Just over three years ago I quit my last day job to pursue coaching full time. I wasn’t teaching many yoga classes back then and never intended on teaching full time- it was just something extra I did. I dove pretty deep into the world of online coaching trying to make it work, and I was pretty quickly repulsed. I found a lot of garbage and gimmicks, and I was being sold to so much by “coaches for coaches” i.e. people who coach you to be a better coach in some way (usually how to get more clients and make more money, because obviously that’s the big seller).
After being the target of so many coaching ads, I started to question pretty much all of them and saw the “freebie” that they offer as just a ploy to get you on their newsletter list (which it is, but there’s more to it). Peeking behind that curtain ultimately made me take a big step back from coaching altogether. I wasn’t sure that I wanted to be a part of that- that I wanted to follow a “formula” for getting clients, or take a bunch of staged photographs- and I started hating on a lot of people I thought were doing just that.
So I focused on other things, which is how I became a full time yoga instructor. My coaching offering has been there the whole time, but I barely mention it. To answer the obvious question, it hasn’t been booming. I’ve been lucky to work with some awesome clients over the years and see some incredible transformation, but I would have loved to connect with more.
With my 35th birthday coming up this weekend, and one more incredible retreat in the books, and a big move happening in 1.5 months (not leaving BK don’t worry), it certainly feels like a time of shifting and a need for reflection. I’ve been doing some work around my own personal blocks and moving forward, and something hit me like a ton of bricks tonight:
you can’t hate on the thing you want to be.
A more common example would be how many of us feel about people with money. Money is something we all want more of, and yet wealthy people are stereotyped as assholes; cold, or greedy, or even heartless. So, why would we want to become that? If that is really our belief about what money does to you, wouldn’t we avoid it on some level?
We want to be fit but we hate on people we think look good. We think they’re showing off or they’re “too buff” or they must be so vain or she just looks like a bitch.
We do it to people in loving relationships, when that’s what we want for ourselves. We do it when we see people happy on instagram- getting to travel, to do work they love, to buy the big house, whatever it is, it’s easy to hate on or diminish the other person’s accomplishment in some way.
This is not just me, right?
Well something interesting happened this week. A few things, actually. I started signing up for the freebies again. They seem to be in my feed more, probably because my phone is listening to me / reading my mind at all times. I watched one video about coaching where the coach was totally different. She looked way more professional. She spoke like a doctor. She explained coaching in a way that made so much sense (“we’re the folks that specialize in helping people make change,” boom), but also helped me see coaching as way more important than I was giving it credit for; like, the shift in humanity that is needed so badly right now.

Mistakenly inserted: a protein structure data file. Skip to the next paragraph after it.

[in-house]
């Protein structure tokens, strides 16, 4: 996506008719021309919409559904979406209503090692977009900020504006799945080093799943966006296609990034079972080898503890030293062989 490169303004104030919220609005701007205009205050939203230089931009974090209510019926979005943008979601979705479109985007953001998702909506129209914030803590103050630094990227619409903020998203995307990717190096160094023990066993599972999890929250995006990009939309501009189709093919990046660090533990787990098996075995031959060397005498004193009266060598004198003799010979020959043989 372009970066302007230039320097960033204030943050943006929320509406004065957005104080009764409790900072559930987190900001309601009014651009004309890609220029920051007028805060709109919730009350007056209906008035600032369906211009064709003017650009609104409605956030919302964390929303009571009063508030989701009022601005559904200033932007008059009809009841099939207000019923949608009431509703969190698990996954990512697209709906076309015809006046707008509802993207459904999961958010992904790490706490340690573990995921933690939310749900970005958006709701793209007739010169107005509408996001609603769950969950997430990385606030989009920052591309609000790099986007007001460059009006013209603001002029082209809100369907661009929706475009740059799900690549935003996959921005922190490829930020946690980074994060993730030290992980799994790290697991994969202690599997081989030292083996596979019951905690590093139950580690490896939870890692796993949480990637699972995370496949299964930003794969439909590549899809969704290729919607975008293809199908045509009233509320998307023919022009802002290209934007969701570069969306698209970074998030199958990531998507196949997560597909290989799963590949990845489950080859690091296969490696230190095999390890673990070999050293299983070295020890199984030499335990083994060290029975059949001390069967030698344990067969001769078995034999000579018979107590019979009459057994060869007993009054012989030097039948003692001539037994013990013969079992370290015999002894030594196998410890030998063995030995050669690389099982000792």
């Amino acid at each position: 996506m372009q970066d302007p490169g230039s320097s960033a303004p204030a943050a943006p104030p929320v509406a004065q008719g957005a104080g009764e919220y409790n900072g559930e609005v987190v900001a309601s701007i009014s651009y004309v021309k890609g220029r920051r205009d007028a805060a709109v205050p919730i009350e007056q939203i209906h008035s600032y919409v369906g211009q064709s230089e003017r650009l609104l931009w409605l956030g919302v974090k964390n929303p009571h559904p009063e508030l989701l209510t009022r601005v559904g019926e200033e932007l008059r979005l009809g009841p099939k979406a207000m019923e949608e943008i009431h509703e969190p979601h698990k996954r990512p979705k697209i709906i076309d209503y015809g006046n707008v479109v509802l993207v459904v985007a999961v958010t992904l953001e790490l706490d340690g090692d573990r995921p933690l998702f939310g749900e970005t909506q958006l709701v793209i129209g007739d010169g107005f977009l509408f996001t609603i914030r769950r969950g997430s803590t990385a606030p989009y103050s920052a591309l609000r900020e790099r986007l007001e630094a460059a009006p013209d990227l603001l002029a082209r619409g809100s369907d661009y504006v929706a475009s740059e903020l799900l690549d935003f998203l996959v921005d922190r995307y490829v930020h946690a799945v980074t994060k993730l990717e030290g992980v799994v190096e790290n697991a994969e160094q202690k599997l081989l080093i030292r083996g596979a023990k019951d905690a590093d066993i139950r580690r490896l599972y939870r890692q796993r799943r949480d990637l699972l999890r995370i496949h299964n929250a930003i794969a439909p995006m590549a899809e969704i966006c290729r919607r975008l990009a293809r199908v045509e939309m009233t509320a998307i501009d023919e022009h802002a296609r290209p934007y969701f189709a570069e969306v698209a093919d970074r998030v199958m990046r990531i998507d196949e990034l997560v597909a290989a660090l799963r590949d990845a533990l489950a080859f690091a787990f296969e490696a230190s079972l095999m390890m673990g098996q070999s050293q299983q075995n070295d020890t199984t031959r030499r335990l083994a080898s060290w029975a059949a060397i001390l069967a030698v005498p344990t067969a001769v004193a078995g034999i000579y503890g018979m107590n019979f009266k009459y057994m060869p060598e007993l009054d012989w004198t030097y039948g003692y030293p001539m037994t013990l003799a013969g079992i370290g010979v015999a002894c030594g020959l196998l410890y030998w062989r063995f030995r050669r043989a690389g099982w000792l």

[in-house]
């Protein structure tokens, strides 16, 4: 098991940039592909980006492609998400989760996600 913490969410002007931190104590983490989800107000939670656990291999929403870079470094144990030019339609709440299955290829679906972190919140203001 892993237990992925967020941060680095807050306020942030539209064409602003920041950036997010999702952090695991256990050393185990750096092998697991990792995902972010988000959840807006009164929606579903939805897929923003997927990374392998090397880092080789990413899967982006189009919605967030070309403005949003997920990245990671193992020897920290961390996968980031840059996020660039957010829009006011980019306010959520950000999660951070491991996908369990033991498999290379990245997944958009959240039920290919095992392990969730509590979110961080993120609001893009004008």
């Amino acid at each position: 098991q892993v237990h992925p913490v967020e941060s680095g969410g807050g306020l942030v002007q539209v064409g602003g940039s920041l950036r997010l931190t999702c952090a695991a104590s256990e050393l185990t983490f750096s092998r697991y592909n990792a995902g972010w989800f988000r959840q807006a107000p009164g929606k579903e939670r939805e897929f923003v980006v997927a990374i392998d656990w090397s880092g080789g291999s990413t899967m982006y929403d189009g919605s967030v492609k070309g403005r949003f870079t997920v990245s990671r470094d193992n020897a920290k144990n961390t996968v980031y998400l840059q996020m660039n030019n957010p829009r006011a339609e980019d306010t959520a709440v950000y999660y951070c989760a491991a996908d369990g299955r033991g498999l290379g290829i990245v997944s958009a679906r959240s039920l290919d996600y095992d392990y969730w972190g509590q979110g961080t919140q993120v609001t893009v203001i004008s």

She helped me release the stigma I was carrying for the very thing I want to do myself.
The next day I was watching another one. This one was a coach that I followed way back in the day, and had since written off. I got about ten minutes in (and was still intrigued) and jumped off to chat with my good friend in Spain - who happens to be someone who has found email marketing to come super naturally for her online business and as such has been a wild success these last three years. I told her I was watching one of those freebie videos (with a heavy eye roll) and she earnestly asked: well were you getting anything out of it? And I realized my heavy bias, assuming they were all garbage, that I couldn’t actually find real value in them, that they were just one big manipulation and I was a sucker for clicking on it in the first place...
Although the truth is, I did get something out of it. And I’ve gotten a lot out of freebies online, and free calls with coaches, and even paid calls with coaches. I’ve been glad to “get stuck” on some newsletter lists, and I even hope to hire another coach for myself sometime soon. So they must not all be bad, huh?
Then how do we move past the stereotypes and the resulting limiting beliefs they strap us down with? How do we reconcile the things we fear becoming and the thing we most want to become, when we think they have to be one in the same?
Find the examples of the ones you admire. Find the ones you relate to - the mom with 3 kids who finds time to work out, the wealthy friend who is still generous and kind, the folks in a relationship that show you just how easy and fun a relationship can be. You find the people that are the shining example of where you want to go, and you learn from them. But perhaps more importantly, you find your commonalities with them until you convince yourself that you’re no different. That you can too. That you making money/getting clients/carving a 6-pack isn’t going to make you a bad person, because you’ll still be you. That one is not a direct result of the other, and you can’t hate on the very thing that you want to be.